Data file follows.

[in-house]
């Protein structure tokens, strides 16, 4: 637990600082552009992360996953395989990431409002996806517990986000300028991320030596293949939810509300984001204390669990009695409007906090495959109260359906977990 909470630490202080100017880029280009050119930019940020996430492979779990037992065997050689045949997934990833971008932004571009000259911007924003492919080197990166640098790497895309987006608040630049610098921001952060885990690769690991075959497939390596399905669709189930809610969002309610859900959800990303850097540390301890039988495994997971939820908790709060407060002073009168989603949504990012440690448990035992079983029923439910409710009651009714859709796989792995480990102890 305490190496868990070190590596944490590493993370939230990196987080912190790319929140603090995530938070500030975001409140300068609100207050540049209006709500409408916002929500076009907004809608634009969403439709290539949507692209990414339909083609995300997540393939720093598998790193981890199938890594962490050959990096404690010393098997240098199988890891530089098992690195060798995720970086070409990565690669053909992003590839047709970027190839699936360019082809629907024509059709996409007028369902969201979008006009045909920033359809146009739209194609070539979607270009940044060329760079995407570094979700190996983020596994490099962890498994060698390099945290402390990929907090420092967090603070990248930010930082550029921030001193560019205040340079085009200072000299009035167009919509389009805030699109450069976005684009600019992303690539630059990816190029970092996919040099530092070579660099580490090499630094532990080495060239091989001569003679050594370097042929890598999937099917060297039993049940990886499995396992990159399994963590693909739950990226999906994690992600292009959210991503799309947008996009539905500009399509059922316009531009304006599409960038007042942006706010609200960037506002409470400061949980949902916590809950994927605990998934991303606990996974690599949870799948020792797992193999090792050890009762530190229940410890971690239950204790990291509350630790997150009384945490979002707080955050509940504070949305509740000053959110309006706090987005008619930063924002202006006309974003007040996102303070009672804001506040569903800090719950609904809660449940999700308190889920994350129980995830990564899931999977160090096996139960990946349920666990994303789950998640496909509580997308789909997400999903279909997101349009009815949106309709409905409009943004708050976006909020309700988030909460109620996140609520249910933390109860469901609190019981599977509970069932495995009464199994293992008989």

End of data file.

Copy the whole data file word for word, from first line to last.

[in-house]
């Protein structure tokens, strides 16, 4: 637990600082552009992360996953395989990431409002996806517990986000300028991320030596293949939810509300984001204390669990009695409007906090495959109260359906977990 909470630490202080100017880029280009050119930019940020996430492979779990037992065997050689045949997934990833971008932004571009000259911007924003492919080197990166640098790497895309987006608040630049610098921001952060885990690769690991075959497939390596399905669709189930809610969002309610859900959800990303850097540390301890039988495994997971939820908790709060407060002073009168989603949504990012440690448990035992079983029923439910409710009651009714859709796989792995480990102890 305490190496868990070190590596944490590493993370939230990196987080912190790319929140603090995530938070500030975001409140300068609100207050540049209006709500409408916002929500076009907004809608634009969403439709290539949507692209990414339909083609995300997540393939720093598998790193981890199938890594962490050959990096404690010393098997240098199988890891530089098992690195060798995720970086070409990565690669053909992003590839047709970027190839699936360019082809629907024509059709996409007028369902969201979008006009045909920033359809146009739209194609070539979607270009940044060329760079995407570094979700190996983020596994490099962890498994060698390099945290402390990929907090420092967090603070990248930010930082550029921030001193560019205040340079085009200072000299009035167009919509389009805030699109450069976005684009600019992303690539630059990816190029970092996919040099530092070579660099580490090499630094532990080495060239091989001569003679050594370097042929890598999937099917060297039993049940990886499995396992990159399994963590693909739950990226999906994690992600292009959210991503799309947008996009539905500009399509059922316009531009304006599409960038007042942006706010609200960037506002409470400061949980949902916590809950994927605990998934991303606990996974690599949870799948020792797992193999090792050890009762530190229940410890971690239950204790990291509350630790997150009384945490979002707080955050509940504070949305509740000053959110309006706090987005008619930063924002202006006309974003007040996102303070009672804001506040569903800090719950609904809660449940999700308190889920994350129980995830990564899931999977160090096996139960990946349920666990994303789950998640496909509580997308789909997400999903279909997101349009009815949106309709409905409009943004708050976006909020309700988030909460109620996140609520249910933390109860469901609190019981599977509970069932495995009464199994293992008989």